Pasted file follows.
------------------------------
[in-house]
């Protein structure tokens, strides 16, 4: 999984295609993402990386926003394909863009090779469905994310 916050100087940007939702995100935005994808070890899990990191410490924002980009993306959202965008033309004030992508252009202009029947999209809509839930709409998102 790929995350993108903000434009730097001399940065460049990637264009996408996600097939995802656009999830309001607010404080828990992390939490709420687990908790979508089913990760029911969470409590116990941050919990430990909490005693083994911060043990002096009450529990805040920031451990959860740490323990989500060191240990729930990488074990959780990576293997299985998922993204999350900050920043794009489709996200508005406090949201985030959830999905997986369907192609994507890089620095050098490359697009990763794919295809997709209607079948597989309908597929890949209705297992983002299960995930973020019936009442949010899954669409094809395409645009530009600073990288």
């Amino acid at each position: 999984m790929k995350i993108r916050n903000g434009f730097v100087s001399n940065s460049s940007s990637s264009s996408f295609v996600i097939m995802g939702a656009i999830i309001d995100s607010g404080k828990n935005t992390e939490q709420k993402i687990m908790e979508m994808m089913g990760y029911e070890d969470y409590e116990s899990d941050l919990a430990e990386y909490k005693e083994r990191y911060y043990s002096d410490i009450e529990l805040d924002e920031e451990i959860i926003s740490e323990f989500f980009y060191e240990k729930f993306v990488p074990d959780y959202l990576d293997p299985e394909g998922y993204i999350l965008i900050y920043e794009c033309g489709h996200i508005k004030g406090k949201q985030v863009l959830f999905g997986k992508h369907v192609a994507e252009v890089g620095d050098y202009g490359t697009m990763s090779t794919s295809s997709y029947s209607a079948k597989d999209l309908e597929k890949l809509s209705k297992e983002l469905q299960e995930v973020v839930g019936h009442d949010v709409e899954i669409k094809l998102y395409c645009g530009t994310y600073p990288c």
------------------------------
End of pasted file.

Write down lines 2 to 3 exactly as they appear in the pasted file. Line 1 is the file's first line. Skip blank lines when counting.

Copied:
């Protein structure tokens, strides 16, 4: 999984295609993402990386926003394909863009090779469905994310 916050100087940007939702995100935005994808070890899990990191410490924002980009993306959202965008033309004030992508252009202009029947999209809509839930709409998102 790929995350993108903000434009730097001399940065460049990637264009996408996600097939995802656009999830309001607010404080828990992390939490709420687990908790979508089913990760029911969470409590116990941050919990430990909490005693083994911060043990002096009450529990805040920031451990959860740490323990989500060191240990729930990488074990959780990576293997299985998922993204999350900050920043794009489709996200508005406090949201985030959830999905997986369907192609994507890089620095050098490359697009990763794919295809997709209607079948597989309908597929890949209705297992983002299960995930973020019936009442949010899954669409094809395409645009530009600073990288």
């Amino acid at each position: 999984m790929k995350i993108r916050n903000g434009f730097v100087s001399n940065s460049s940007s990637s264009s996408f295609v996600i097939m995802g939702a656009i999830i309001d995100s607010g404080k828990n935005t992390e939490q709420k993402i687990m908790e979508m994808m089913g990760y029911e070890d969470y409590e116990s899990d941050l919990a430990e990386y909490k005693e083994r990191y911060y043990s002096d410490i009450e529990l805040d924002e920031e451990i959860i926003s740490e323990f989500f980009y060191e240990k729930f993306v990488p074990d959780y959202l990576d293997p299985e394909g998922y993204i999350l965008i900050y920043e794009c033309g489709h996200i508005k004030g406090k949201q985030v863009l959830f999905g997986k992508h369907v192609a994507e252009v890089g620095d050098y202009g490359t697009m990763s090779t794919s295809s997709y029947s209607a079948k597989d999209l309908e597929k890949l809509s209705k297992e983002l469905q299960e995930v973020v839930g019936h009442d949010v709409e899954i669409k094809l998102y395409c645009g530009t994310y600073p990288c």